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English News Update
Somalia: Alshabaab - We Will Target Planes Carrying Things for AMISON
30-07-2014

Body of young stowaway found in US military plane
30-07-2014

Kent woman released before trial on terrorism charges
30-07-2014

Somali man suspected of killings in Lamu
30-07-2014

Al-Qaida-linked attacks crush Kenya's coastal tourism industry
30-07-2014

US Will Not Send an Ambassador to Somalia Soon
30-07-2014

Anti-pirate security staff all at sea after major firm suddenly goes bust
30-07-2014

USA: Immigration debate roils politics in ... Maine?
30-07-2014

Somali finance minister hails PFM progress
30-07-2014

Kenya’s tourism crisis: Al Shabaab hits where it hurts the most
30-07-2014

Somalia’s GDP will double in the next five years (if…)
On June 3, 2014 I attended a speech given by Wendy Sherman, Undersecretary for Political Affairs on “US Foreign policy in Somalia” at the US Institute of Peace.


Ambassador Sherman’s announcement that the president will be naming an ambassador to Somalia “soon” ignited many rapid-fire conversations within the Somali Diaspora, Somali media, as well as non-Somalis; all sharing a similar hopeful reaction for what is to come. Those of us in the Diaspora who have been working and appealing for this major step, see it as a sign that Somalia and the Somali people are on the long road back to becoming contributing members of the global community. I was encouraged to hear in Ambassador Sherman’s remarks a changing of the narrative of the Somali people, from one of solely focused security concerns, to one with a vision that includes economic growth, development, investment, and opportunity.
Great to the ears of those who have given much of themselves to rebuilding the quality of life for Somalis including its crumbling and non-existent infrastructure. In the past several years many Diaspora business, social and political entrepreneurs have ventured back to the country to do what they can. And while the Ambassador’s acknowledgement that economic development is important for the future, more needs to be done to foster and encourage real development by focusing on development of infrastructure. Ensuring the gains of the millions of dollars spent to stabilize the region are reinforced with people-focused development.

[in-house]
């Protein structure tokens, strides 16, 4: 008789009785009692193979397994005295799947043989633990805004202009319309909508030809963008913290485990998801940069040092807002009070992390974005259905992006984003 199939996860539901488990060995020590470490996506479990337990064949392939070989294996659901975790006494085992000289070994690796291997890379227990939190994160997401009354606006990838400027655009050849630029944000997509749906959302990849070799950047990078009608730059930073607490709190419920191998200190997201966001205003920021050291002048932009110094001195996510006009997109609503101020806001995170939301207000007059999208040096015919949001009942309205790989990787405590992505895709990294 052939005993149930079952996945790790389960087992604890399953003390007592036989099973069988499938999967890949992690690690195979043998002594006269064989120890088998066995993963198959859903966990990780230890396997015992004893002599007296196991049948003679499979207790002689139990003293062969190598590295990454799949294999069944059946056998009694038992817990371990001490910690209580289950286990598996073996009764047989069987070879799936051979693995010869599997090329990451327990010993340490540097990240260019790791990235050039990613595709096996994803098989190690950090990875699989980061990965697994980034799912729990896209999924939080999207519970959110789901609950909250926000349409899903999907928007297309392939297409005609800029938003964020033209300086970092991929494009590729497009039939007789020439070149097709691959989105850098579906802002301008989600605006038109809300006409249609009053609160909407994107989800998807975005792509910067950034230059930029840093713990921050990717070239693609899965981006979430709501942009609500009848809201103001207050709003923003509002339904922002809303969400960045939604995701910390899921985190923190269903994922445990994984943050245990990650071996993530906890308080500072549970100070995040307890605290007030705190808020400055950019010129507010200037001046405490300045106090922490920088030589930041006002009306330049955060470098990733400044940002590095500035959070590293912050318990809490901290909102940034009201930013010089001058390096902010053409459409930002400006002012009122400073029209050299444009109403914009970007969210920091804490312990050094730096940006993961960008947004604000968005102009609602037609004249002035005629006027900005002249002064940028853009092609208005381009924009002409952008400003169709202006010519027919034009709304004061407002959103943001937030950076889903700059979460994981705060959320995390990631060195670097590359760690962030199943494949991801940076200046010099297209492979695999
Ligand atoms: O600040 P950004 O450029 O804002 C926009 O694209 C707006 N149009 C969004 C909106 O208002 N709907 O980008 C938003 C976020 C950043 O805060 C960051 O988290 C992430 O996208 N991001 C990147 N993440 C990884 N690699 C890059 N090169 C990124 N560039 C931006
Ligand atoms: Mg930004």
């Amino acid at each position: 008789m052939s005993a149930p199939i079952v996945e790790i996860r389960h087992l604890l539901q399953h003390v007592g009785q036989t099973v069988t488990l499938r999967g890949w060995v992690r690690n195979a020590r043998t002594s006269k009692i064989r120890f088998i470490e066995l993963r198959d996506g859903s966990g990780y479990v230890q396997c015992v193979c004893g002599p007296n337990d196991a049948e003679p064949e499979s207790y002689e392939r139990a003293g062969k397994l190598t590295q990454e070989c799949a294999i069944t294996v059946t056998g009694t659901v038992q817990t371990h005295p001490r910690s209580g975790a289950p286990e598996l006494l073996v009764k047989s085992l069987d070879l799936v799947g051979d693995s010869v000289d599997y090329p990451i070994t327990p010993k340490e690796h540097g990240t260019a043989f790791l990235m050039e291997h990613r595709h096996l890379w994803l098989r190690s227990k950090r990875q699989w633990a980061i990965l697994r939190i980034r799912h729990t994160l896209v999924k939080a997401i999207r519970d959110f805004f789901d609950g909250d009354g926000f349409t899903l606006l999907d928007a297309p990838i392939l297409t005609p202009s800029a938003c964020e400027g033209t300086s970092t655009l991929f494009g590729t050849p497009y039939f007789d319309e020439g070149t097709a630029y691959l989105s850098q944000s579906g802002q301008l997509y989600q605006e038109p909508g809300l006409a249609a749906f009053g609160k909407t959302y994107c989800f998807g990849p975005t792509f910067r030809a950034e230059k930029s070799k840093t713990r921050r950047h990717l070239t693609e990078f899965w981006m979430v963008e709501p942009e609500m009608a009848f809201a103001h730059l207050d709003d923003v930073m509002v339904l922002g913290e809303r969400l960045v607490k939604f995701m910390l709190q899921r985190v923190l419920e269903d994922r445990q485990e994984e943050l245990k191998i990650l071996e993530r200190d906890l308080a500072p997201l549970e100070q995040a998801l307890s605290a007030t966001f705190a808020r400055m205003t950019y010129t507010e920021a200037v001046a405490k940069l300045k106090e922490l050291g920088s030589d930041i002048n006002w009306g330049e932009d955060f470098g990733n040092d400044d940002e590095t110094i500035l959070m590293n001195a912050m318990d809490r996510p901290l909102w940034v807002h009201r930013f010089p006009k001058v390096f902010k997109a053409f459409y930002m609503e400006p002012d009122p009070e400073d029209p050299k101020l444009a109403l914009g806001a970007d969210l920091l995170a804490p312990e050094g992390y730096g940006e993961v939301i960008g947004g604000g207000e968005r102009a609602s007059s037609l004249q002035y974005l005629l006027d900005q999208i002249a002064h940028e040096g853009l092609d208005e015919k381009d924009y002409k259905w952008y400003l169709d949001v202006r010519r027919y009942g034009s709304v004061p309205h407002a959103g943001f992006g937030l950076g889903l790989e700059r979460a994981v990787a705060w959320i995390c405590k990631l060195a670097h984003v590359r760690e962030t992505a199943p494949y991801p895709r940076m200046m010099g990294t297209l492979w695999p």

Somalia’s GDP is on the road to doubling in the future, simple math and demographics bear that out – but it can double in the next five years and vastly improve the quality of life for the entire region if the global community understands not only what is at stake but appreciates what is possible.
Already, the infusion of development assistance from Turkey and China for example are reshaping much of the Horn of Africa as they have recognized opportunities that lay in investing. And an engaged world body, starting with the United States, leading with investment capital will not only speed up the recovery but will bear a high return on the investment that will continue to pay dividends for generations and not betray the valuable resources that have already been spent.
Somalia’s strategic location in Horn of Africa as a convergence point of the Indian Ocean, Red Sea, East Africa and Arabian Peninsula make it a natural stopping for the large scale trade that Africa will surely demand in the coming years for the continents coming growth. Thereby ensuring jobs, and sustained growth for a generation as rebuilding of major cities welcomes more growth and stability.
Somalis for the most past have learned a blood-written lesson and recognize that they need to stop isolating themselves into clans, and work to rebuild the country. They know that their remittances are at least 1/3 of the country’s GDP, that they must carry the lion-share of the work because they are the key to Somalia’s comeback. Recent history has shown that the Somali people are resilient but they need to step up and take on the challenge of building their country in all aspects – and allow an entryway for a generation within the Diaspora who are disconnected from the back and forth of the politics, but attached to the wellbeing of the people and the country.
And while Somalia has yet to name an Ambassador to the US of its own, the Somali Diaspora has had hundreds of thousands of Ambassadors already in the US for many years not to mention the UK, Canada, European powers and others. The almost daily diplomacy between the Diaspora and those in-country is beginning to shape into a coherent vision of the future. Both sides of the remittance transaction pay very close attention to the security climate, political climate and most importantly to the economic climate. And both sides of the remittances would prefer not to be sending and receiving remittances. Opening the door for this unifying vision to turn into a mission will create an inward bound heavy flow of additional Diaspora money, talent and energy, it is time for Somalis to get in gear.
Ambassador Sherman’s welcomed remarks will continue to ripple within the Somali global community and I believe will be heard loudly throughout the continent of Africa. A continent with 1 billion people and every conceivable natural resource, yet hampered by persistent instability, chaos and violence. This could indeed be the US-Africa century (as mentioned to me by several policy experts in Washington DC), encouraging Foreign policy announcements as major as this coupled with real progress are sure to have an impact on so many looking toward a hopeful tomorrow.






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